(Last Updated on January 31, 2024)
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In this series of Games for Kids posts, I’ve been sharing some of the best educational games for the elementary and junior high age group.
(If you missed the US History Board Games for Kids post, you can check that out here.)
Our homeschool has benefited so much from using board games to supplement our other school work. We use games to teach new things, to review what we’ve learned, and just to make things more fun.
It’s easier to find quality games in some subjects more than others. But US geography is one area where there is no shortage of great options! The suggestions below are included on this list because they are appropriate for the 1st through 8th grade age range in content, gameplay, and difficulty.
I’ve arranged these loosely by player age, youngest to oldest, but many of these can be enjoyed by all ages or easily modified to work with older or younger students.
US Geography Board Games for Kids
Top Trumps: The United States (and others)
This trivia card game is awesome because you don’t have to already know the information. Anyone who can read can pick it up and play, so even my youngest kids have all loved it.
Each card has a list of stats about its featured item (depending on the theme this might be a location, famous person, character, etc.). The game is played like War and players simply compare stats to see who wins the cards.
Any of the following decks would be a perfect supplement for US geography:
- The United States
- National Parks
- Some US states are available: California, Florida, and Texas
- Some US cities are available: I know of Chicago and New York City
So much trivia is accidentally picked up in this game! We’ve got several versions and my 7, 12, and 14 year olds all love playing together. Top Trumps is perfect to throw in a purse or backpack or to play on long drives.
In Scrambled States of America, players are hurrying to be the first to find a state that matches the upturned requirement “Scramble” card (for example, by finding a state whose capital starts with an ‘A’ or a state that is red on the map).
Each player gets a US map of their own to reference which is great since no one has to look at the map upside down.
The deluxe version of the game comes with a short storybook, The Scrambled States of America, and the game design itself is very cute and cartoony to appeal to the youngest elementary students.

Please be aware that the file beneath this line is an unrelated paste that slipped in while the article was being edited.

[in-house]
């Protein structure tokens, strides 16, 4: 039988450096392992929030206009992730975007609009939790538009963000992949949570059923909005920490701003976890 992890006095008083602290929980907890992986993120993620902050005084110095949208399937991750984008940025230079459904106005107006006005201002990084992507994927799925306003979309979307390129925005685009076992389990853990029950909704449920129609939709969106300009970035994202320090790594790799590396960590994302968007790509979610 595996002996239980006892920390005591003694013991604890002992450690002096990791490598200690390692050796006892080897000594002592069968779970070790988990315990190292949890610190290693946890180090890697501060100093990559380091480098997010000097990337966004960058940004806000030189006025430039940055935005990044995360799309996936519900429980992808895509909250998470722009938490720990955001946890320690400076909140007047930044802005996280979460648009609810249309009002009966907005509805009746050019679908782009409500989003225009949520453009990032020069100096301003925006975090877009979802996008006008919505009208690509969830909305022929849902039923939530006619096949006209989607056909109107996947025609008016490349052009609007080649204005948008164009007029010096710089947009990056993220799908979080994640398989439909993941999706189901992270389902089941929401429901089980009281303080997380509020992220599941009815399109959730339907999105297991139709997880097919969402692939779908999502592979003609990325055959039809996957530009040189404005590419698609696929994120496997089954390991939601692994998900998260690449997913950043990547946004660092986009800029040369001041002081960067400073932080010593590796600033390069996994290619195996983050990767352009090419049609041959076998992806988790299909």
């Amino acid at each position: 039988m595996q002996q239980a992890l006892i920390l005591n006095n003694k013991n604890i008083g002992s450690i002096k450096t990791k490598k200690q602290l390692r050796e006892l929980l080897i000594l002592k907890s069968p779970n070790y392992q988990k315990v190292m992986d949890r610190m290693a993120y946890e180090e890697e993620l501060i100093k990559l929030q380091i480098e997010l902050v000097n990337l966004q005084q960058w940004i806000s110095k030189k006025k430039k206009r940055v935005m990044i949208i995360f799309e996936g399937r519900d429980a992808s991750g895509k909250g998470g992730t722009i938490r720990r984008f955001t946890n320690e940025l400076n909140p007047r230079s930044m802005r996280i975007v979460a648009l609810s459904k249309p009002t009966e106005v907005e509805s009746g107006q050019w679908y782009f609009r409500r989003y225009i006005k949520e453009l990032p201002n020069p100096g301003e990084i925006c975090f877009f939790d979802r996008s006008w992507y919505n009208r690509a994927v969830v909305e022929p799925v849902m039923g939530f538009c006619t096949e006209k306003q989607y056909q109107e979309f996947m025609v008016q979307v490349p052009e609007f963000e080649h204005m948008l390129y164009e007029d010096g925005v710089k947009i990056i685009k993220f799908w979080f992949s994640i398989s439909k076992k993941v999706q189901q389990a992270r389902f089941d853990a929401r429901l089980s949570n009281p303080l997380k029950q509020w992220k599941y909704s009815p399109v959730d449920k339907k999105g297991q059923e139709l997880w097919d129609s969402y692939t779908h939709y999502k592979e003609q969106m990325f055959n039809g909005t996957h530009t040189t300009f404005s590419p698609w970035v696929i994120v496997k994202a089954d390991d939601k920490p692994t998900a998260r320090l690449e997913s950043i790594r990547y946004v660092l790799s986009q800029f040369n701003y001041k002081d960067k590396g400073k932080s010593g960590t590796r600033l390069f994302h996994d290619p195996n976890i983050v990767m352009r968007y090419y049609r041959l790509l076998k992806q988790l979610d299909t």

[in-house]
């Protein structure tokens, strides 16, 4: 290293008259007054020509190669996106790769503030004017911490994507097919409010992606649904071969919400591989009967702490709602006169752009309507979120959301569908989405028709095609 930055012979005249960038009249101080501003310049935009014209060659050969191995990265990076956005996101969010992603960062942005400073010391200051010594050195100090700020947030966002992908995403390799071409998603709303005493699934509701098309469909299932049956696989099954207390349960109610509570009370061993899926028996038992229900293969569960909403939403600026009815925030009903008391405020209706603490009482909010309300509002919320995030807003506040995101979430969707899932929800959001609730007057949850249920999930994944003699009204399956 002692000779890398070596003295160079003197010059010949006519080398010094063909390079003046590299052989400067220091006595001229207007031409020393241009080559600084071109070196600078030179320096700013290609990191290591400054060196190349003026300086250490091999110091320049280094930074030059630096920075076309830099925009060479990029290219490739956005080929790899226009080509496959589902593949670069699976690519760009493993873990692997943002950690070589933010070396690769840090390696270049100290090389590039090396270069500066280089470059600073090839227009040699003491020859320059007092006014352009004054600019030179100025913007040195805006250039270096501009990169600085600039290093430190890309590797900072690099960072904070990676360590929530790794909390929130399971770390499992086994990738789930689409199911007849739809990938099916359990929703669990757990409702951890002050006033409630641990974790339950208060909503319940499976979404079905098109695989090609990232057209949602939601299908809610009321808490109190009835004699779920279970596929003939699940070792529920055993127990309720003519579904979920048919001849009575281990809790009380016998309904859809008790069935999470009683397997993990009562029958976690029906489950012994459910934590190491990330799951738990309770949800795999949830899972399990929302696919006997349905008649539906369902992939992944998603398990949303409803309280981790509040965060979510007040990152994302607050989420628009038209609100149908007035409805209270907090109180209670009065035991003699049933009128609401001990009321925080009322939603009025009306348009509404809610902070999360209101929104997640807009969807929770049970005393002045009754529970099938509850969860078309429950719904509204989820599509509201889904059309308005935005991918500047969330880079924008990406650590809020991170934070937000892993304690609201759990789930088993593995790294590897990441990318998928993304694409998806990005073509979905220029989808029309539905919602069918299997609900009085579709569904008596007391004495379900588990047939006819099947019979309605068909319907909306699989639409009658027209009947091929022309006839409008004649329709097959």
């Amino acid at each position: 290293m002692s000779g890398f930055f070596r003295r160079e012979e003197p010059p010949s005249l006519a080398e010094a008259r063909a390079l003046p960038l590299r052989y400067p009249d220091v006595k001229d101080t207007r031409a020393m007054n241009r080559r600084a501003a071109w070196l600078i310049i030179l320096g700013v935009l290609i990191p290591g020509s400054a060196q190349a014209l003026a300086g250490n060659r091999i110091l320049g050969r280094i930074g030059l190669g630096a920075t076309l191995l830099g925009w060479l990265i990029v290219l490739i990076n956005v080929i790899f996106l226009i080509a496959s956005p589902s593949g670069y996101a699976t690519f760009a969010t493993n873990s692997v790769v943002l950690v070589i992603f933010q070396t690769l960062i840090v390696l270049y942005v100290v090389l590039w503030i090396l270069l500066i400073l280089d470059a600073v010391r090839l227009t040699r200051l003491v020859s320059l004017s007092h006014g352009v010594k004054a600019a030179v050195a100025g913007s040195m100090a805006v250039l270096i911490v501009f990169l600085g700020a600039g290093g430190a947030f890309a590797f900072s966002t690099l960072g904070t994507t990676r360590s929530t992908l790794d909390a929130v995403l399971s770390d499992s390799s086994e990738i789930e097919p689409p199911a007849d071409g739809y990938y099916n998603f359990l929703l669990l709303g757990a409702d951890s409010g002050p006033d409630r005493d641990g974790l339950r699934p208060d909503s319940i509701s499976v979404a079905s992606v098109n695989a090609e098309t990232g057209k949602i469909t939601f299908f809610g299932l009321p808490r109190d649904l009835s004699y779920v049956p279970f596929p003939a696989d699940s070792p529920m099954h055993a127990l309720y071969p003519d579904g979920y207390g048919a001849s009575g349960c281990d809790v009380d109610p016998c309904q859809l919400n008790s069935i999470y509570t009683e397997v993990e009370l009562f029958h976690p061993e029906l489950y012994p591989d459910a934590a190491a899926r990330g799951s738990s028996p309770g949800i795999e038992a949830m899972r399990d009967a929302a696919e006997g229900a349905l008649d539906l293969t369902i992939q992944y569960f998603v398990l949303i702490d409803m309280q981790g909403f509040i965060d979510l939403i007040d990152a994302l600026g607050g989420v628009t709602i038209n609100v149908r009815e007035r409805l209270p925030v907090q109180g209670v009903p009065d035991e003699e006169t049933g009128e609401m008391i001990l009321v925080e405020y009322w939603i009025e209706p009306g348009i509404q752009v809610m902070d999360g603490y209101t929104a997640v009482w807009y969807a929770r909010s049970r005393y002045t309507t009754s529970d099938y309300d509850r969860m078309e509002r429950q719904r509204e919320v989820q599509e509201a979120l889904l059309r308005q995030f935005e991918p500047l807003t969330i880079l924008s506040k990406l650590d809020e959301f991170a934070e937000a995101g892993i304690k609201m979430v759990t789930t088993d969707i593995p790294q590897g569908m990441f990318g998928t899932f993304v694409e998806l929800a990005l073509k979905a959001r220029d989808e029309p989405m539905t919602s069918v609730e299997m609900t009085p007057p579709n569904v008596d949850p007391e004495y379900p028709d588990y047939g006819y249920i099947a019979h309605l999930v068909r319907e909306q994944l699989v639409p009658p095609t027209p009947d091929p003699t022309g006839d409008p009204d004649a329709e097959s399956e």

This game is very engaging for the younger age range – I’d say anyone reading fluently through age 12 (though many older kids and adults would still enjoy this silly game for fun and extra practice). If you do play with mixed ages/abilities, you may need to modify the gameplay so the youngest kids aren’t frustrated.
I really appreciate that the illustrations and story are lighthearted and the “serious” questions about capitals, for example, are mixed in with easy ones (like just finding a state of a certain color). If you’ve got any anxious kids, the silly factor in Scrambled States of America will go a long way in helping them relax and enjoy learning US geography.
Great States is a 2-6 player game for ages 7+, but you can easily use this with more players and younger players. I’d say as soon as a child can read, they could enjoy playing this game.
Players take turns spinning a spinner and choosing a question card from one of four categories: figure, find, fact, or fun. They then use the game board, which is a US map with various facts and pictures on it, to find the answer. All the answers are on the board if you know where to look, so it’s more like I Spy than a traditional trivia game.
There is a timer, but you could easily omit it for the youngest kids or for a more relaxed game. My kids have found Great States to be a fun and easy way to learn and review state capitals, abbreviations, and miscellaneous facts about the US states.
The Game of the States: Can You Sell the Most from Coast to Coast is a remake of a much older, unique game. The primary goal of each player is to move across the US map game board buying and selling goods as they go.
Kids get practice with math skills and very basic economics as they buy and sell their items. As they move back and forth across the map, they can’t help but practice their state geography. And the cards used to determine where to move contain state facts (capital, date of entry into the union, products, state flower, state bird) plus a featured fact to read aloud.